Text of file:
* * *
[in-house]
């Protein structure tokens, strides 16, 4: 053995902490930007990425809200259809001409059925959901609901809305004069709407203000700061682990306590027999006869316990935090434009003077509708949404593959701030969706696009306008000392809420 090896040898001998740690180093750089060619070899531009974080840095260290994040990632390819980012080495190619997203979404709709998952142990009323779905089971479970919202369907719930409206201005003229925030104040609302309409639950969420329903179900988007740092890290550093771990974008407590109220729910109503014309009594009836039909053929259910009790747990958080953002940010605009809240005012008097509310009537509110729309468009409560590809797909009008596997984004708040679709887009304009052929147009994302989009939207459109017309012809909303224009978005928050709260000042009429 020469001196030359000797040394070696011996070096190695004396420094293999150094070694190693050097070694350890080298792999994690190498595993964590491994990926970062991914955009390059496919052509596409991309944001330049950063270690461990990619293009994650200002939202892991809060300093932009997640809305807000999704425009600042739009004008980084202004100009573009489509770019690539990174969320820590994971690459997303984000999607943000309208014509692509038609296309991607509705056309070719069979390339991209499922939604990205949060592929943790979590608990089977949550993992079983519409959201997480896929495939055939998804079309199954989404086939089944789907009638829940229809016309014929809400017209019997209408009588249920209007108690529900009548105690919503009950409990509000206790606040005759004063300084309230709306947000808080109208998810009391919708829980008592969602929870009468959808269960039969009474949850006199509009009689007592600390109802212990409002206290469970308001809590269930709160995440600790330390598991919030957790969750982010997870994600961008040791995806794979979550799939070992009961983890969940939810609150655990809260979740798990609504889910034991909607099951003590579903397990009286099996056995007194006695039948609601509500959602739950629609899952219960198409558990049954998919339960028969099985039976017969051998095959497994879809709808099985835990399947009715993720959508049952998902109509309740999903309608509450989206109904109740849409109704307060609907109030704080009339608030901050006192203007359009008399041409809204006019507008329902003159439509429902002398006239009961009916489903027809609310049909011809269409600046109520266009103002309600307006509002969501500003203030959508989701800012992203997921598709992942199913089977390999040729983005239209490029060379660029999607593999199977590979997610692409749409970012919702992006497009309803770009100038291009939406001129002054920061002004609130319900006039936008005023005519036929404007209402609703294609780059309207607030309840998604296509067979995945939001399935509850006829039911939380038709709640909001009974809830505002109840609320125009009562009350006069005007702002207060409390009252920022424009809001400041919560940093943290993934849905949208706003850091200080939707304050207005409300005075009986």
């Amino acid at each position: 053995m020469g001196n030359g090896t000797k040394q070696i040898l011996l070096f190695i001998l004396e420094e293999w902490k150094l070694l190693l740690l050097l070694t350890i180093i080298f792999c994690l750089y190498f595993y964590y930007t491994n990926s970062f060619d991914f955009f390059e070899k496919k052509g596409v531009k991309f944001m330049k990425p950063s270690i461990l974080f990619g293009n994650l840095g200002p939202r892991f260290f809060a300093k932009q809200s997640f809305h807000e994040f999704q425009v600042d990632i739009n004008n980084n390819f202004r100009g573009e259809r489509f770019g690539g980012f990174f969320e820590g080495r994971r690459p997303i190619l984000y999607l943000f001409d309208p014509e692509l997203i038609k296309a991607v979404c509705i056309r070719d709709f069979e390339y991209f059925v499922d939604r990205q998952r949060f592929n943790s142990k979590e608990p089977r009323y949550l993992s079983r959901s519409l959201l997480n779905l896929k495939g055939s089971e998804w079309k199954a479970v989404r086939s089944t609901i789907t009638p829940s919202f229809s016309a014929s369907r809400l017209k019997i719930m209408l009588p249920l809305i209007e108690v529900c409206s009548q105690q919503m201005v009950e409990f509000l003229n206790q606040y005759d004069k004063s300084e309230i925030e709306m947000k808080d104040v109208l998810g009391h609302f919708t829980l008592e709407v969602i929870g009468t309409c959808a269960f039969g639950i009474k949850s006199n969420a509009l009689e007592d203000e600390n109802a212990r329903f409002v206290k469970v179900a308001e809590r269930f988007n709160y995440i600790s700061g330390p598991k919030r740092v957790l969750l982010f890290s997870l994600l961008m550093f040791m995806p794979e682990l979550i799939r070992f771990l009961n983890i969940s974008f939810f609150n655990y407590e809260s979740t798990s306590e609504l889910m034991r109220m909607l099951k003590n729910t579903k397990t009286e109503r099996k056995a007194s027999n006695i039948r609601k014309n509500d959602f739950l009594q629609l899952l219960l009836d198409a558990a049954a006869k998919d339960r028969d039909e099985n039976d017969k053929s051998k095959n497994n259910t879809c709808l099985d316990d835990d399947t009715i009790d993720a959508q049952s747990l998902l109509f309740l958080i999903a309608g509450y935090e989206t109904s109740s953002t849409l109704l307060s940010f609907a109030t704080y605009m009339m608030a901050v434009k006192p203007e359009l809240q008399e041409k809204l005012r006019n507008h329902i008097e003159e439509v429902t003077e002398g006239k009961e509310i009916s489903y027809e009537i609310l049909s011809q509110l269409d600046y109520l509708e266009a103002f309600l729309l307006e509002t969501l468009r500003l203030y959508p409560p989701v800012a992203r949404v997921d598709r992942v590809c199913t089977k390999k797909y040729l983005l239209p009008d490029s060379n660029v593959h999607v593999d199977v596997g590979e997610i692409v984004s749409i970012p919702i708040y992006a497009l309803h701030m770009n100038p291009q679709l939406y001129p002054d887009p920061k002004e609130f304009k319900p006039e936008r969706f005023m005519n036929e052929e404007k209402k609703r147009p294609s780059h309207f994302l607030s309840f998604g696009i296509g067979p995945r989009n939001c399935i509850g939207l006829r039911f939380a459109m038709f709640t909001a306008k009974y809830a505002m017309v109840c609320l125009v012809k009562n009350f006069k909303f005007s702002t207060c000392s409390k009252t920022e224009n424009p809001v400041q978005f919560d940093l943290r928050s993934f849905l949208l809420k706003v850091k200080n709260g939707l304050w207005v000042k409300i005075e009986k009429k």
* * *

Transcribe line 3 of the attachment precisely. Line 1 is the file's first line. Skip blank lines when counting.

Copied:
């Amino acid at each position: 053995m020469g001196n030359g090896t000797k040394q070696i040898l011996l070096f190695i001998l004396e420094e293999w902490k150094l070694l190693l740690l050097l070694t350890i180093i080298f792999c994690l750089y190498f595993y964590y930007t491994n990926s970062f060619d991914f955009f390059e070899k496919k052509g596409v531009k991309f944001m330049k990425p950063s270690i461990l974080f990619g293009n994650l840095g200002p939202r892991f260290f809060a300093k932009q809200s997640f809305h807000e994040f999704q425009v600042d990632i739009n004008n980084n390819f202004r100009g573009e259809r489509f770019g690539g980012f990174f969320e820590g080495r994971r690459p997303i190619l984000y999607l943000f001409d309208p014509e692509l997203i038609k296309a991607v979404c509705i056309r070719d709709f069979e390339y991209f059925v499922d939604r990205q998952r949060f592929n943790s142990k979590e608990p089977r009323y949550l993992s079983r959901s519409l959201l997480n779905l896929k495939g055939s089971e998804w079309k199954a479970v989404r086939s089944t609901i789907t009638p829940s919202f229809s016309a014929s369907r809400l017209k019997i719930m209408l009588p249920l809305i209007e108690v529900c409206s009548q105690q919503m201005v009950e409990f509000l003229n206790q606040y005759d004069k004063s300084e309230i925030e709306m947000k808080d104040v109208l998810g009391h609302f919708t829980l008592e709407v969602i929870g009468t309409c959808a269960f039969g639950i009474k949850s006199n969420a509009l009689e007592d203000e600390n109802a212990r329903f409002v206290k469970v179900a308001e809590r269930f988007n709160y995440i600790s700061g330390p598991k919030r740092v957790l969750l982010f890290s997870l994600l961008m550093f040791m995806p794979e682990l979550i799939r070992f771990l009961n983890i969940s974008f939810f609150n655990y407590e809260s979740t798990s306590e609504l889910m034991r109220m909607l099951k003590n729910t579903k397990t009286e109503r099996k056995a007194s027999n006695i039948r609601k014309n509500d959602f739950l009594q629609l899952l219960l009836d198409a558990a049954a006869k998919d339960r028969d039909e099985n039976d017969k053929s051998k095959n497994n259910t879809c709808l099985d316990d835990d399947t009715i009790d993720a959508q049952s747990l998902l109509f309740l958080i999903a309608g509450y935090e989206t109904s109740s953002t849409l109704l307060s940010f609907a109030t704080y605009m009339m608030a901050v434009k006192p203007e359009l809240q008399e041409k809204l005012r006019n507008h329902i008097e003159e439509v429902t003077e002398g006239k009961e509310i009916s489903y027809e009537i609310l049909s011809q509110l269409d600046y109520l509708e266009a103002f309600l729309l307006e509002t969501l468009r500003l203030y959508p409560p989701v800012a992203r949404v997921d598709r992942v590809c199913t089977k390999k797909y040729l983005l239209p009008d490029s060379n660029v593959h999607v593999d199977v596997g590979e997610i692409v984004s749409i970012p919702i708040y992006a497009l309803h701030m770009n100038p291009q679709l939406y001129p002054d887009p920061k002004e609130f304009k319900p006039e936008r969706f005023m005519n036929e052929e404007k209402k609703r147009p294609s780059h309207f994302l607030s309840f998604g696009i296509g067979p995945r989009n939001c399935i509850g939207l006829r039911f939380a459109m038709f709640t909001a306008k009974y809830a505002m017309v109840c609320l125009v012809k009562n009350f006069k909303f005007s702002t207060c000392s409390k009252t920022e224009n424009p809001v400041q978005f919560d940093l943290r928050s993934f849905l949208l809420k706003v850091k200080n709260g939707l304050w207005v000042k409300i005075e009986k009429k």